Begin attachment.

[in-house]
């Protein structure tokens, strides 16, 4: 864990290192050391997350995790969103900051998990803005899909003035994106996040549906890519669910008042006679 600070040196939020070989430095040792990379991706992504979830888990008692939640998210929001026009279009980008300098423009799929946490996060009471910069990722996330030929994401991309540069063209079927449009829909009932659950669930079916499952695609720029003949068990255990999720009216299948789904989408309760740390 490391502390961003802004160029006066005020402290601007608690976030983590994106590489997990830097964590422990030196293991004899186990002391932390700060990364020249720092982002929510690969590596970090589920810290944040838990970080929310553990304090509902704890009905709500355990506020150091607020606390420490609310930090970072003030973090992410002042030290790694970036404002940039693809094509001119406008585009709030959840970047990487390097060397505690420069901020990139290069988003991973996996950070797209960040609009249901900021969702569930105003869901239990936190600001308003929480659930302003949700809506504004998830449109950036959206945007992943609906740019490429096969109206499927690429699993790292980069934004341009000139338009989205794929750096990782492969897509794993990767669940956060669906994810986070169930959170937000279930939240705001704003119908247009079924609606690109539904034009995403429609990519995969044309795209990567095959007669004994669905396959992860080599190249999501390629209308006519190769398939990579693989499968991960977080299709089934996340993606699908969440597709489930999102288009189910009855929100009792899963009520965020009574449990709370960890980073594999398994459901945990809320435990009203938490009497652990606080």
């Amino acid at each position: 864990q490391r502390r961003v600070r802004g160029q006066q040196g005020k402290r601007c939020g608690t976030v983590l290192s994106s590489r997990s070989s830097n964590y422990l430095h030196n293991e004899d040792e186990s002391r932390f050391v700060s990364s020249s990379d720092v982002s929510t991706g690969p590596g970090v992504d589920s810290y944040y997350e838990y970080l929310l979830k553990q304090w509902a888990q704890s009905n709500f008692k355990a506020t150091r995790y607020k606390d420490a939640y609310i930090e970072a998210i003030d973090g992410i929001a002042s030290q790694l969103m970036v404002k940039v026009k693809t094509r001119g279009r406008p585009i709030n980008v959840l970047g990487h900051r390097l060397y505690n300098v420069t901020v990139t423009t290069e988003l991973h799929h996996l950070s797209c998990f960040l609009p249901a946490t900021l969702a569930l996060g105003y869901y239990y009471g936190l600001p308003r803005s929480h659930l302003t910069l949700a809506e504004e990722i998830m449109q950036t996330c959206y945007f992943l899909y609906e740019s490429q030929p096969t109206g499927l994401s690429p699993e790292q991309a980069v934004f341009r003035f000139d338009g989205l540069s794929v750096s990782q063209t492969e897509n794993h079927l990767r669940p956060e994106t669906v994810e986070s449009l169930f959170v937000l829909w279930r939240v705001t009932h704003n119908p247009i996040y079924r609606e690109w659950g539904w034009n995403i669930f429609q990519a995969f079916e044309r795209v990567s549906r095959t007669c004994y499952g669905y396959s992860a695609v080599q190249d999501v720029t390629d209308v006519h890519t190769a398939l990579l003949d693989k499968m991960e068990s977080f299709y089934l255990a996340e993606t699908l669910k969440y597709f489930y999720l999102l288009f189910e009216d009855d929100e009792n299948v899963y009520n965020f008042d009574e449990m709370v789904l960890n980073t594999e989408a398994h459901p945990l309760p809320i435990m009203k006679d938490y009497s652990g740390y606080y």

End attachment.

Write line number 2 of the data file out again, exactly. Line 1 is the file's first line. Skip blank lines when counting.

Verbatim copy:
């Protein structure tokens, strides 16, 4: 864990290192050391997350995790969103900051998990803005899909003035994106996040549906890519669910008042006679 600070040196939020070989430095040792990379991706992504979830888990008692939640998210929001026009279009980008300098423009799929946490996060009471910069990722996330030929994401991309540069063209079927449009829909009932659950669930079916499952695609720029003949068990255990999720009216299948789904989408309760740390 490391502390961003802004160029006066005020402290601007608690976030983590994106590489997990830097964590422990030196293991004899186990002391932390700060990364020249720092982002929510690969590596970090589920810290944040838990970080929310553990304090509902704890009905709500355990506020150091607020606390420490609310930090970072003030973090992410002042030290790694970036404002940039693809094509001119406008585009709030959840970047990487390097060397505690420069901020990139290069988003991973996996950070797209960040609009249901900021969702569930105003869901239990936190600001308003929480659930302003949700809506504004998830449109950036959206945007992943609906740019490429096969109206499927690429699993790292980069934004341009000139338009989205794929750096990782492969897509794993990767669940956060669906994810986070169930959170937000279930939240705001704003119908247009079924609606690109539904034009995403429609990519995969044309795209990567095959007669004994669905396959992860080599190249999501390629209308006519190769398939990579693989499968991960977080299709089934996340993606699908969440597709489930999102288009189910009855929100009792899963009520965020009574449990709370960890980073594999398994459901945990809320435990009203938490009497652990606080």